Tashard Choice (5'10" 212): A combination of Felix and Marion, is the best way to describe him. And, yes, he too can be threat out of the back field in screen and check down situations.
Deon Anderson (5'10" 245): His colleague's describe him as a devastating lead blocker. Considering his compact size and, yet, considerable weight, I don't doubt it. But I've also seen him be pretty reliable in catching situations, as well. So, he is something else an opposing defense has to think about.
Now, let's think of the above as a big odd number that a team has to find a common denominator to divide the Cowboy's by utilizing the combination of size and weight and the respective talents of their own defensive players. Quick note: some players, regardless of size, play big, so you can't always just compare size and say it's a mismatch. How do they match up to the various looks the Cowboys can create utilizing the above weapons? I feel a series coming on.
Let's take a look at our next week opponents the Giants starting unit in the secondary.
Cory Webster (6'0" 202): Clutch, but by no means what you would consider a lockdown corner. So Roy Williams and company, with precise route running, will have opportunities.
Terrell Thomas (6'0" 199): A second round pick by the Giants from 2008, you could say he's on Mike Jenkins and Orlando Scandrick's level, which means, once again, Roy Williams and company will have opportunities.
Aaron Ross (6'0" 197): According to the injury report, Aaron has a hamstring injury and is definitively out for next week's game. Though, it would not be the first time Coughlin had a player miracously recover from an injury to play afterall.
Bruce Johnson (5'11" 182): Who? Oh, that undrafted rookie free agent. Not much can be said, other than he beat out the rookies DeAndre Wright and Stoney Woodson drafted in the 6th and 7th rounds respectively to make the 53 man roster.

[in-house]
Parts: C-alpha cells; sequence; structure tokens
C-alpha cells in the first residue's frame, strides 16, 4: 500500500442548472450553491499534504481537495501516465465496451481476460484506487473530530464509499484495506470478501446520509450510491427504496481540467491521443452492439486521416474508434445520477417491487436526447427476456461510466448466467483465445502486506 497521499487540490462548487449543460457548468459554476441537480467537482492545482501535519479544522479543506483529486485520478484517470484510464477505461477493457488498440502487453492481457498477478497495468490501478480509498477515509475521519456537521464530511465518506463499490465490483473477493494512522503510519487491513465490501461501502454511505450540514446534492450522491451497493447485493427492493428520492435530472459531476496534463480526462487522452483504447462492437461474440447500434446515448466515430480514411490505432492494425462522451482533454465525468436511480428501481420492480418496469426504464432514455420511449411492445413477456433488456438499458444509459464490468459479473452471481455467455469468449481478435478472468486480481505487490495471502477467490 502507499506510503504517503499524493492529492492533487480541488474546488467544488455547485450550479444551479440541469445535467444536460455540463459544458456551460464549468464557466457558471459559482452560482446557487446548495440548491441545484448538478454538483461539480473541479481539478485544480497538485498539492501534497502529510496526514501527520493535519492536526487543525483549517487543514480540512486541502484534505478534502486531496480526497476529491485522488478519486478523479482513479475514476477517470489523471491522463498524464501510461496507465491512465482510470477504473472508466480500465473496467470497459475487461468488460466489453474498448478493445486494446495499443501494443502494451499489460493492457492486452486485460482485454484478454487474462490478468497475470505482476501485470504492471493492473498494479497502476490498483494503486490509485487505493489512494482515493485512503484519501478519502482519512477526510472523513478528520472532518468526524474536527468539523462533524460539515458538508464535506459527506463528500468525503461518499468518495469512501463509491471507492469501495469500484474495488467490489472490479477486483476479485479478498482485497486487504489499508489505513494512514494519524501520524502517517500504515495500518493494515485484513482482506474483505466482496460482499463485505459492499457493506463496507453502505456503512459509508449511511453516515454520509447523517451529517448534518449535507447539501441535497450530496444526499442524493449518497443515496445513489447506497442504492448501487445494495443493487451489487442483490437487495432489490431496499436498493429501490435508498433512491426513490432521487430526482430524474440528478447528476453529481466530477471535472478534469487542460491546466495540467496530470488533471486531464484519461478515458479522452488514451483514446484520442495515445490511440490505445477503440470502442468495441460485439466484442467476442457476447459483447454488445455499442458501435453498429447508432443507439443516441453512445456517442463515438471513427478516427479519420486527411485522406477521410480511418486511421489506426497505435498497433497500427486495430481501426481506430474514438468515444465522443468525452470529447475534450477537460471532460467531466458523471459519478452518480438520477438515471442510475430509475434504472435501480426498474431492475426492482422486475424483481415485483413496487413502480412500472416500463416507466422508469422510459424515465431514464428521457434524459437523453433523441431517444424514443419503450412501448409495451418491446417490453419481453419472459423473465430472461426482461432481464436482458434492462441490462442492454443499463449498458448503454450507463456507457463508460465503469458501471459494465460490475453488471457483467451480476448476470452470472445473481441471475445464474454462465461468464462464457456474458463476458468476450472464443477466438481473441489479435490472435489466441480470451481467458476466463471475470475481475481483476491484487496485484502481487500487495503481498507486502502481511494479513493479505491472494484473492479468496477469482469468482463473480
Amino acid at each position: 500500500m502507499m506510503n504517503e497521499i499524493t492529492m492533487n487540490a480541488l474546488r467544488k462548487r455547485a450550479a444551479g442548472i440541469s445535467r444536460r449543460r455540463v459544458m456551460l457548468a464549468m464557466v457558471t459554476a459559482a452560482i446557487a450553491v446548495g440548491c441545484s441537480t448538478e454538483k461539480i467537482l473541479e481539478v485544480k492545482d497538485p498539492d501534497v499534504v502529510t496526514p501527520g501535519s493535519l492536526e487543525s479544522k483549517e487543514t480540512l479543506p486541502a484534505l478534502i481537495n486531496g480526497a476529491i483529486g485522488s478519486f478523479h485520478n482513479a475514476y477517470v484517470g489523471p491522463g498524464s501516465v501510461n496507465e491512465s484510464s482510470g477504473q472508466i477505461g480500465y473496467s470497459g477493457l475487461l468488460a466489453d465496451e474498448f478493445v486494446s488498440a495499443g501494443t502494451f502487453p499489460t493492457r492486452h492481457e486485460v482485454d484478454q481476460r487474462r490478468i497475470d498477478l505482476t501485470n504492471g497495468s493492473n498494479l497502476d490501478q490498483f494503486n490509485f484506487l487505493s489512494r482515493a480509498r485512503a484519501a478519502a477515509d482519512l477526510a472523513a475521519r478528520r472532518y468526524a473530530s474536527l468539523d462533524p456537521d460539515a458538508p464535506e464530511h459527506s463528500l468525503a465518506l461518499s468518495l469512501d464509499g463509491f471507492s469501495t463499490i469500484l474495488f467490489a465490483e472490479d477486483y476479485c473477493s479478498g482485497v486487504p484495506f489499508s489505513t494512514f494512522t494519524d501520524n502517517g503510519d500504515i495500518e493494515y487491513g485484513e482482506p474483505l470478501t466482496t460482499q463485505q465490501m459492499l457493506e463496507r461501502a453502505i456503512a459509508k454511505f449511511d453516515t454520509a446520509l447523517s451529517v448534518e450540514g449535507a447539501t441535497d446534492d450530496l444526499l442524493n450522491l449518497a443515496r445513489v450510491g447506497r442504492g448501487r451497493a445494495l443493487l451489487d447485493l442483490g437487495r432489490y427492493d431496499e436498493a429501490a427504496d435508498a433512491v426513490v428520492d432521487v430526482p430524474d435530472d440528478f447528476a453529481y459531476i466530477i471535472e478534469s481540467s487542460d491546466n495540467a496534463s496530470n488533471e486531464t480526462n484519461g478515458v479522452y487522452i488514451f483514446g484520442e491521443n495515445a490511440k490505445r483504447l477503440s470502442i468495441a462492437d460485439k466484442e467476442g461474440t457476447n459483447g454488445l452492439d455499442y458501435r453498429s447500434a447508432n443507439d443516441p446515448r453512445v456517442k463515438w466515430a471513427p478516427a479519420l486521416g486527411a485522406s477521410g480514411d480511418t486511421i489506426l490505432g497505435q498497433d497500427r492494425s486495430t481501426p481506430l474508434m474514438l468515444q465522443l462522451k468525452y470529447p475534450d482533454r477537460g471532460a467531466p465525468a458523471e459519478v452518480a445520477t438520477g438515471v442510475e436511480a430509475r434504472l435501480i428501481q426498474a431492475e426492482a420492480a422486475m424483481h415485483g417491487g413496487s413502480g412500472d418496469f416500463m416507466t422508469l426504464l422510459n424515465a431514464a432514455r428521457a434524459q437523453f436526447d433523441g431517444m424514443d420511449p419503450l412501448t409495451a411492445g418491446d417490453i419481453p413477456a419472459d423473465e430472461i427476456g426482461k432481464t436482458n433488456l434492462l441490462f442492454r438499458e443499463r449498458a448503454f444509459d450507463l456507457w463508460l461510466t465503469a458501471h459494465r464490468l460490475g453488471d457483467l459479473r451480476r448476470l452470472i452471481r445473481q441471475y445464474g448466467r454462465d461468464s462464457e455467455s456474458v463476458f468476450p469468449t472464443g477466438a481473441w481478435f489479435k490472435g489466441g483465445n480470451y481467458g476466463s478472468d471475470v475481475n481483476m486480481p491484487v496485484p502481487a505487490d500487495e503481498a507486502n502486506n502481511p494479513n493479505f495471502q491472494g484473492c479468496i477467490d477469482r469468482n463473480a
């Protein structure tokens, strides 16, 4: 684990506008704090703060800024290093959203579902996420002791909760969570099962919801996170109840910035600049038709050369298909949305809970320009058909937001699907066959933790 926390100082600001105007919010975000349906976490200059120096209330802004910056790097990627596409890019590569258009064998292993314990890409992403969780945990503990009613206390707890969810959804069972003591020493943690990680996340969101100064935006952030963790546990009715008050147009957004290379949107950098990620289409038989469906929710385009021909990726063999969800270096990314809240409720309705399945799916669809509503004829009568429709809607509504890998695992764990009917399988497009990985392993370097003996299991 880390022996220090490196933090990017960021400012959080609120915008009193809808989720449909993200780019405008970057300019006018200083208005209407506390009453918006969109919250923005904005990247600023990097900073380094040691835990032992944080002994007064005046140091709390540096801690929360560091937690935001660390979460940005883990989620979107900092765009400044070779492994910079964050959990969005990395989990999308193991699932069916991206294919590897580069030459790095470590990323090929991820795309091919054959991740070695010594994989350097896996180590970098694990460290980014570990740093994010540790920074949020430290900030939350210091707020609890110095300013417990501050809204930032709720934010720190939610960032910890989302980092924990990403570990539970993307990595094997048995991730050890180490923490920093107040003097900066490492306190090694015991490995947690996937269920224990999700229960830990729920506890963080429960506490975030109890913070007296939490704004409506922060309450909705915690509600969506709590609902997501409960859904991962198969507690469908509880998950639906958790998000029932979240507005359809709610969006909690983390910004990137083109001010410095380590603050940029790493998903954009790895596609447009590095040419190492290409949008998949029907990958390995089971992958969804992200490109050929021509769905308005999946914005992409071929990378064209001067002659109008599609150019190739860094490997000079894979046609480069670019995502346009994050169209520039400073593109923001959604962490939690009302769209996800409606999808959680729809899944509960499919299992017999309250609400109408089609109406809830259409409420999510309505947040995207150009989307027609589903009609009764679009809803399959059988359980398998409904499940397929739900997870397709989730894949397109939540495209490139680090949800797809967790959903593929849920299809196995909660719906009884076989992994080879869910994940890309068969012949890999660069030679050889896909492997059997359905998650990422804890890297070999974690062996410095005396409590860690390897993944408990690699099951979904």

Danny Clark (6'2" 245): A 10 year veteran, he is solid, particularly against the run, but I can't see him running with any of our TE's down the seam.
Antonio Pierce (6'1" 238): A 9 year veteran, same issue as Danny Clark.
Bryan Kehl (6'2" 237): Logged the least amount of tackles in his first year with the Giants last year, despite starting all 16 games. If a Safety doesn't move up to cover our TE's, he will likely be the unlucky soul charged with the responsbility.
Kenny Phillips (6'2" 210): He's my favorite Giant, in a weird "I still hate you because of the team you represent" kind of way. Not only is he good in coverage, but he can still lay the wood like the orginal prototypical SS. Think 1st and 2nd year Roy Williams, with the coverage ability of Gerald Sensabaugh.
Michael Johnson (6'2" 207): I don't know much about him, but looking at his stat's, I'll say he is, at least, solid. I would expect nothing less from a Coughlin staffed defense.
Four corners, with one definitely out for the game and the other an undrafted rookie, 3 safeties, and 4 linebackers. That is the price the Giants paid to win battles at the line of scrimmage. But for that ideaology to be effective, they have to win every battle at the line and, honestly, I don't think they can do that against the Cowboys, particular when the Cowboys show the 12 formation (i.e. two receivers, two TE's and one RB). Considering the aforementioned, we will likely see a much more effective version of the Bucs defensive gameplan. The Giants are going to force us to beat them deep, which also means the Cowboys offensive line is going to have to give Romo time; and that, admittedly, considering the talent and depth on the Giants defensive line, is going to be a tall order. I said it of the Bucs game, and I'm sticking to this philosophical belief, the Cowboys will also need to employ some screens to back off that blitz, but I would not be suprised if Jason Garrett didn't come out of the gate wanting Romo to sling it deep to test that very thin secondary.